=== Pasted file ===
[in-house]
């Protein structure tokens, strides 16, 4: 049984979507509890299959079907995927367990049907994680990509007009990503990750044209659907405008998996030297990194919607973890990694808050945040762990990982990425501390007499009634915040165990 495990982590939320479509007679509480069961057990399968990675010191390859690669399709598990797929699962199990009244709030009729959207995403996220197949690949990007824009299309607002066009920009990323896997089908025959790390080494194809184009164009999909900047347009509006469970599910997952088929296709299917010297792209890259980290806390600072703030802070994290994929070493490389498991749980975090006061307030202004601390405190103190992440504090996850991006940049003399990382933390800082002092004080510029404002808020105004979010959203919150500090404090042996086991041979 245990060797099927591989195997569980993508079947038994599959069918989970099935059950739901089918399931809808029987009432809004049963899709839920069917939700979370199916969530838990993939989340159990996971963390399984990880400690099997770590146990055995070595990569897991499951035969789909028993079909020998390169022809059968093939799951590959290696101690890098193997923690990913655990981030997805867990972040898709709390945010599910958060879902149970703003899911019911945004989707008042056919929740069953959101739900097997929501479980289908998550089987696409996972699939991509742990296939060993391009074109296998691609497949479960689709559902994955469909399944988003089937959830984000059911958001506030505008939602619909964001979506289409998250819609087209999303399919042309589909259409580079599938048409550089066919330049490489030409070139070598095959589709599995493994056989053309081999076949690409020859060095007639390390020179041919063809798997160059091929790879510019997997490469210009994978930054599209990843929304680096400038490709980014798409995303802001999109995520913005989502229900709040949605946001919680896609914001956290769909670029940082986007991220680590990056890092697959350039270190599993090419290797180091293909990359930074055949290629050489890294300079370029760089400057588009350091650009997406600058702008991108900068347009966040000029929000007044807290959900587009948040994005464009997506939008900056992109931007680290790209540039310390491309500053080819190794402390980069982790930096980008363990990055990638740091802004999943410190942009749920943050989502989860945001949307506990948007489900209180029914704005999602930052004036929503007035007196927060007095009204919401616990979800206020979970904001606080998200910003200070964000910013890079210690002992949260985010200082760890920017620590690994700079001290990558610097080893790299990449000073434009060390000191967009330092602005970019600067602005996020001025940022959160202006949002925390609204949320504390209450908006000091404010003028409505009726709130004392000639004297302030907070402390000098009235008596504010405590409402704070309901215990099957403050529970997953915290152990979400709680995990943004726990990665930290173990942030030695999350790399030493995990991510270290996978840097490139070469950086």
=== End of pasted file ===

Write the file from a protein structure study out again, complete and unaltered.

[in-house]
């Protein structure tokens, strides 16, 4: 049984979507509890299959079907995927367990049907994680990509007009990503990750044209659907405008998996030297990194919607973890990694808050945040762990990982990425501390007499009634915040165990 495990982590939320479509007679509480069961057990399968990675010191390859690669399709598990797929699962199990009244709030009729959207995403996220197949690949990007824009299309607002066009920009990323896997089908025959790390080494194809184009164009999909900047347009509006469970599910997952088929296709299917010297792209890259980290806390600072703030802070994290994929070493490389498991749980975090006061307030202004601390405190103190992440504090996850991006940049003399990382933390800082002092004080510029404002808020105004979010959203919150500090404090042996086991041979 245990060797099927591989195997569980993508079947038994599959069918989970099935059950739901089918399931809808029987009432809004049963899709839920069917939700979370199916969530838990993939989340159990996971963390399984990880400690099997770590146990055995070595990569897991499951035969789909028993079909020998390169022809059968093939799951590959290696101690890098193997923690990913655990981030997805867990972040898709709390945010599910958060879902149970703003899911019911945004989707008042056919929740069953959101739900097997929501479980289908998550089987696409996972699939991509742990296939060993391009074109296998691609497949479960689709559902994955469909399944988003089937959830984000059911958001506030505008939602619909964001979506289409998250819609087209999303399919042309589909259409580079599938048409550089066919330049490489030409070139070598095959589709599995493994056989053309081999076949690409020859060095007639390390020179041919063809798997160059091929790879510019997997490469210009994978930054599209990843929304680096400038490709980014798409995303802001999109995520913005989502229900709040949605946001919680896609914001956290769909670029940082986007991220680590990056890092697959350039270190599993090419290797180091293909990359930074055949290629050489890294300079370029760089400057588009350091650009997406600058702008991108900068347009966040000029929000007044807290959900587009948040994005464009997506939008900056992109931007680290790209540039310390491309500053080819190794402390980069982790930096980008363990990055990638740091802004999943410190942009749920943050989502989860945001949307506990948007489900209180029914704005999602930052004036929503007035007196927060007095009204919401616990979800206020979970904001606080998200910003200070964000910013890079210690002992949260985010200082760890920017620590690994700079001290990558610097080893790299990449000073434009060390000191967009330092602005970019600067602005996020001025940022959160202006949002925390609204949320504390209450908006000091404010003028409505009726709130004392000639004297302030907070402390000098009235008596504010405590409402704070309901215990099957403050529970997953915290152990979400709680995990943004726990990665930290173990942030030695999350790399030493995990991510270290996978840097490139070469950086």